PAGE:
The Good Theater’s season opener is called Sex With Strangers, but don’t get the wrong kind of excited: the real intercourse behind the title is the one that happens when writers share their intimately crafted extensions of self with an anonymous, indifferent world of readers. Or, as director Steve Underwood more pithily puts it, Sex With Strangers, by Laura Eason (a writer on the Emmy-winning House of Cards) is “a play about that little old industry that begins with ‘P’…PUBLISHING!”
And a fraught, unfair, and often heartbreaking industry it is — particularly when it comes to new generational and technological clashes. That’s what we get, in Eason’s sharp, funny comedic drama, when millennial best-selling author Ethan (Marshall Taylor Thurman) crashes the cozy writing retreat of late-thirty-something novelist Olivia (Amanda Painter). She’s an unknown, whose first novel got the dreaded “mixed reviews.” He’s a celebrity with a gazillion Twitter followers, whose two books began as a blog about the gazillion women he’s slept with. He has fame; she has artistic integrity: Each has something the other wants at least a little of. Naturally, they hook up.
Thurman’s Ethan enters Olivia’s inn in full-blown bro mode, talking fast, taking over the living room, and reeking of entitlement. Thurman, who was delightfully outrageous as a voguing boy-toy last season in Good Theater’s Vanya and Sonia and Masha and Spike, is again costumed to be obviously, almost aggressively good-looking, his muscles shown off brazenly under his white t-shirt and jeans. Thurman’s Ethan moves, talks, and multi-tasks with the focused speed of high-functioning internet. He leaps over the back of the love seat, asks Olivia directly about her bad reviews and why she isn’t publishing online. He holds his mouth, and his body, like tools he’s confident he knows how to use.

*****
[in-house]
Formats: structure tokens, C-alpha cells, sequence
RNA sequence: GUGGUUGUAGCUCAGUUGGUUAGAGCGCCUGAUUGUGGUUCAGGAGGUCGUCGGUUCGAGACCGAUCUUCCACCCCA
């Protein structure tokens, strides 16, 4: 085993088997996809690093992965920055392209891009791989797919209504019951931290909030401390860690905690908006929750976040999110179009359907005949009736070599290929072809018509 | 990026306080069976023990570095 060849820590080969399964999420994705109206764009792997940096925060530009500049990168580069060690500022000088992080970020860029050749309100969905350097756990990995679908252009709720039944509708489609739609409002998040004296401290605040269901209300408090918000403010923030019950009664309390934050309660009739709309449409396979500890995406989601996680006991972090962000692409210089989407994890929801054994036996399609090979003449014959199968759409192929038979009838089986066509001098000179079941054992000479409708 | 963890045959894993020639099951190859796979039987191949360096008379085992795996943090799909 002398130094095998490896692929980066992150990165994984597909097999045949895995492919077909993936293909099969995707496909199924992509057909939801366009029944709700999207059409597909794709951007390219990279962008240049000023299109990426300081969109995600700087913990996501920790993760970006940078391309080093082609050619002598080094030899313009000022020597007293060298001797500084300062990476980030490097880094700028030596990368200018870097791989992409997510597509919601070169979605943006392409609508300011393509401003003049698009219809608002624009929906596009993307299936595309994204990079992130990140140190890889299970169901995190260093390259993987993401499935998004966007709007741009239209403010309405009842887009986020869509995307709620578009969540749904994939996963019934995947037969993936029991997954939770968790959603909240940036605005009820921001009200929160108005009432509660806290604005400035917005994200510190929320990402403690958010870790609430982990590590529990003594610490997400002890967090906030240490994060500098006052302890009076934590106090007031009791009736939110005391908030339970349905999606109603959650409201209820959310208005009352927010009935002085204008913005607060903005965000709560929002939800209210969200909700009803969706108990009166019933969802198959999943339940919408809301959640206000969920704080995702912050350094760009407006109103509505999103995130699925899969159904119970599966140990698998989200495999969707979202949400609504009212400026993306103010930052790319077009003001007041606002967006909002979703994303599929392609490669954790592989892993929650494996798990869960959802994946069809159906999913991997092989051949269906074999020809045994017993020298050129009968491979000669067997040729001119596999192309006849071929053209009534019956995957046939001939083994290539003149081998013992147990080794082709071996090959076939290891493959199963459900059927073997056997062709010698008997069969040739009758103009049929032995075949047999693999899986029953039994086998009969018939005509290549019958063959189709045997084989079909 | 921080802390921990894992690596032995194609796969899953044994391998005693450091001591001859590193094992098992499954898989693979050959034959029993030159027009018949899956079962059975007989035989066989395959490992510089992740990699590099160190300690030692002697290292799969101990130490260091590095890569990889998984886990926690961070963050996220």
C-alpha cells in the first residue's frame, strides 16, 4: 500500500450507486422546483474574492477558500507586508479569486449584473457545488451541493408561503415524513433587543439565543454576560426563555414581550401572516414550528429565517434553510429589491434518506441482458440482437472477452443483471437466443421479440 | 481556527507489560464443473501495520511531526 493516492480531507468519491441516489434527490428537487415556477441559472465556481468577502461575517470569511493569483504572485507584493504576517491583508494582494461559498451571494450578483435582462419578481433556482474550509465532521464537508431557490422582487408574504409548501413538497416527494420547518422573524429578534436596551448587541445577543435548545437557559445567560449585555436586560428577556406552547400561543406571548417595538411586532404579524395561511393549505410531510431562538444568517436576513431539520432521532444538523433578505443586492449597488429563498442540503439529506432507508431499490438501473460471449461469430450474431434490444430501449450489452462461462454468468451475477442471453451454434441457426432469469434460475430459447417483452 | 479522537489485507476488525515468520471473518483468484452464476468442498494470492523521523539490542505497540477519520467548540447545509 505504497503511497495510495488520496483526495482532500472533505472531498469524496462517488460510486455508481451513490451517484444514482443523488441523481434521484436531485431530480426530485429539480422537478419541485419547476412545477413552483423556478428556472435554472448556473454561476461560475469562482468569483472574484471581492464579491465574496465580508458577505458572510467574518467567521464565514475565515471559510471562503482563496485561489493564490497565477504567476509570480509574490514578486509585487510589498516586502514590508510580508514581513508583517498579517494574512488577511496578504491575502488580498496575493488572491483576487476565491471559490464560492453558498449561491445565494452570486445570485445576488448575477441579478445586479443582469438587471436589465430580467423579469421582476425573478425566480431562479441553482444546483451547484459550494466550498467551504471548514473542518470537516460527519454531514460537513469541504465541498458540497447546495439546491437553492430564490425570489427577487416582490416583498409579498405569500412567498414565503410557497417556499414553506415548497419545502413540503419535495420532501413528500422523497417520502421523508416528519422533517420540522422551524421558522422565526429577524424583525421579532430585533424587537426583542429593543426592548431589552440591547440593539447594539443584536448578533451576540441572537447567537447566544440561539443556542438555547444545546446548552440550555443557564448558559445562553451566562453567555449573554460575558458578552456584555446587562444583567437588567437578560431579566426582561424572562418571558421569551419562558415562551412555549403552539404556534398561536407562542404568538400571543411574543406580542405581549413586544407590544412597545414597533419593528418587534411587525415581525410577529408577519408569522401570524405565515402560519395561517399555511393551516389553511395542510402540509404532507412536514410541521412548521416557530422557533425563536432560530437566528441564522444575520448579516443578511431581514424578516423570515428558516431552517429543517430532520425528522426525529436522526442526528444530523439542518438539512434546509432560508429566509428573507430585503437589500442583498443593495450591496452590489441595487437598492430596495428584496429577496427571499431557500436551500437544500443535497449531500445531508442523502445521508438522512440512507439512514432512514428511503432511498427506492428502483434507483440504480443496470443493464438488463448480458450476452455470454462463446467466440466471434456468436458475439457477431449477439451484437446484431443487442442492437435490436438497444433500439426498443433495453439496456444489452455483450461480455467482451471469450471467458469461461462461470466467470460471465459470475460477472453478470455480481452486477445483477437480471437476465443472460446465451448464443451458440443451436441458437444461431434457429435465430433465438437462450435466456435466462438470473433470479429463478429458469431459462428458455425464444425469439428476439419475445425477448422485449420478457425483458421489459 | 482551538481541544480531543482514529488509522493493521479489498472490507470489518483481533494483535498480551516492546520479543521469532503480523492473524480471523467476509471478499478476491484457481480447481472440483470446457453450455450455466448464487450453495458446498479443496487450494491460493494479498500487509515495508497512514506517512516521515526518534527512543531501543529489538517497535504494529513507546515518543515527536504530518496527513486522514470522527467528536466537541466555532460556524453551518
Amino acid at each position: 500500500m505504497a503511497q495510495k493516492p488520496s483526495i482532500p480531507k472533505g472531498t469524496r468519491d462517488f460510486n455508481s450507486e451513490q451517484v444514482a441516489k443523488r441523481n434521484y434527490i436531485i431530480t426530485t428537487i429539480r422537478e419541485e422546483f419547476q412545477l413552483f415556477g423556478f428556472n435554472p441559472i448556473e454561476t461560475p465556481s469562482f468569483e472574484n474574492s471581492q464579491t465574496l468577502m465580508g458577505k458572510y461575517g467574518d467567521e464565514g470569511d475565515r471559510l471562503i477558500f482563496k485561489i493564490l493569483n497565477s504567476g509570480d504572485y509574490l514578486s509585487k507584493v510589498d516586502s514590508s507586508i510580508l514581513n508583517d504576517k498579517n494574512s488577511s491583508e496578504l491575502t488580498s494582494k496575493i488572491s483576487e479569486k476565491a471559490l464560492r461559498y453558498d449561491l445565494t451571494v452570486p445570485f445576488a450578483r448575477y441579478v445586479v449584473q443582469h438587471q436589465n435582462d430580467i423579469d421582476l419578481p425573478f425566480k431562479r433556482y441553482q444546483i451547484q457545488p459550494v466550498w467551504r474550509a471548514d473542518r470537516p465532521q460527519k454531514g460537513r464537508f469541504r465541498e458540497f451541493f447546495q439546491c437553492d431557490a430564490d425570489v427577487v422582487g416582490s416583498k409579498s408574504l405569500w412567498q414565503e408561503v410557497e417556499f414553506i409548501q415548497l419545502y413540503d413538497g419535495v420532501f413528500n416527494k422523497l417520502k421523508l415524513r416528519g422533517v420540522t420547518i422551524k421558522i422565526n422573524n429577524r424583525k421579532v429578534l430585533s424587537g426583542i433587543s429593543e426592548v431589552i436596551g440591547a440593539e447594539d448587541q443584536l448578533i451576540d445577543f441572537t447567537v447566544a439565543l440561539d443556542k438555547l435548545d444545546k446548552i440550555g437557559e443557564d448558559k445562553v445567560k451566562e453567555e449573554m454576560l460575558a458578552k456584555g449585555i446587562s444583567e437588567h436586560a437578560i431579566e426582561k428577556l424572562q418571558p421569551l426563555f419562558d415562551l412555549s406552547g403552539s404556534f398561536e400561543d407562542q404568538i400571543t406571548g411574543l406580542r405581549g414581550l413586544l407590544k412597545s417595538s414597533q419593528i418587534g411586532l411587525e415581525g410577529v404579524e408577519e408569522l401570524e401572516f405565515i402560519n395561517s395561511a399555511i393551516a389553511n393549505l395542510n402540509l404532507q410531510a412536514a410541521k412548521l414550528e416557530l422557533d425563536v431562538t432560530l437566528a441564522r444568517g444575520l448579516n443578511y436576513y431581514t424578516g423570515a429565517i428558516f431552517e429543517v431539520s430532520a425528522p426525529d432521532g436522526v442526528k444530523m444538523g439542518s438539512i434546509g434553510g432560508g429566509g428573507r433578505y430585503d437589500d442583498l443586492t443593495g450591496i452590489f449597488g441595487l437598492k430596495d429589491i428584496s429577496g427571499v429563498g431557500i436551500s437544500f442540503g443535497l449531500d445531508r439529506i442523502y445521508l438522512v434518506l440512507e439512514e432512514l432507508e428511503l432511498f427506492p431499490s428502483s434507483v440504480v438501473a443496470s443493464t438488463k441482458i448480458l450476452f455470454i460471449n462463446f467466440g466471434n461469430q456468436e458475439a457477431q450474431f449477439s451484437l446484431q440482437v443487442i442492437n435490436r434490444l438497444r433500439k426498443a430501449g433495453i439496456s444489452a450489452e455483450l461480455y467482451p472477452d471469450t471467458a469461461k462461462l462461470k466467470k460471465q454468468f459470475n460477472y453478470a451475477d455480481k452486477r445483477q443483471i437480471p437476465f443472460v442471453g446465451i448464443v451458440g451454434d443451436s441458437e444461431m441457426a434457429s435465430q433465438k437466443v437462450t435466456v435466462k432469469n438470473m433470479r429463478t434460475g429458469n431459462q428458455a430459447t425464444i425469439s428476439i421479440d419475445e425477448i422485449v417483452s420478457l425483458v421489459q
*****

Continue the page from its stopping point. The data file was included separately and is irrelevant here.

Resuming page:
Olivia, of course, is annoyed, incredulous, and sarcastic. But Painter also shows her wistfulness, her yearning to feel her work — and so herself — received. As Olivia opens up to him, Painter does a lovely job illuminating their moments of connection, showing Olivia’s pleasure when they commune, for example, over the smell of old books. In their banter, Olivia keeps up with Ethan’s pointed repartee when she wants to, but sometimes she is slower to respond; we can see her thoughtfulness, her difference, as she processes. I hankered to see a touch more of this contrast in the moments leading up their first sexual encounter, to see a little more of the wise hesitation Olivia surely feels about this arrogant wunderkind, even under the influences of wine and that most powerful aphrodisiac: hearing your own words recited by an admirer.
We see more ambivalence and complexity once the relationship adjourns to her apartment in Chicago (the detailed naturalistic set transforms meticulously from cozy inn to book-lined living room). Painter and Thurman have a dynamic rapport that rises and recedes; they engagingly portray both the couple’s visceral connection and the fundamental disagreements between their generations — about privacy, online versus “real” identity, and self-publishing versus waiting for a legacy press to take your book. Over time and tensions, Painter’s Olivia finds herself hanging in doorways, withholding herself, withdrawing into her own computer screen. And when Ethan falls silent, when his postures fall away, when the Twitter-percussiveness leaves his voice, Thurman makes convincing his insecurity, his youth, and his raw anxiety to be taken seriously as a writer.
Make no mistake, Eason knows writers, their insecurities, their terror of mediocrity. One of the play’s smartest and most brutal moments comes when Ethan, after committing an unthinkable publishing offense against Olivia, asks her what she thought of his prose. He looks vulnerable enough that he might as well be asking her how satisfied he was with a different kind of intimate performance. “I thought it was…” she begins. She pauses, seeking just the right knife, then shrugs, “fine. I thought it was fine.” Ouch.
Latest from Megan Grumbling
- The Theater Project's exposes the beams in Lisa D'Amour's 'Detroit'
- Is it all just a game? — USM's 'Neighborhood 3: Requisition of Doom' peers into a possible future
- Street Theater — Snowlion's 'Anything Helps God Bless' reckons with homelessness in Portland
- Born for a Storm — Mad Horse's 'Bloody Bloody Andrew Jackson' sends up populist rage
- Tracey Conyer Lee summons Billie Holiday in marvelous one-woman show 'Lady Day'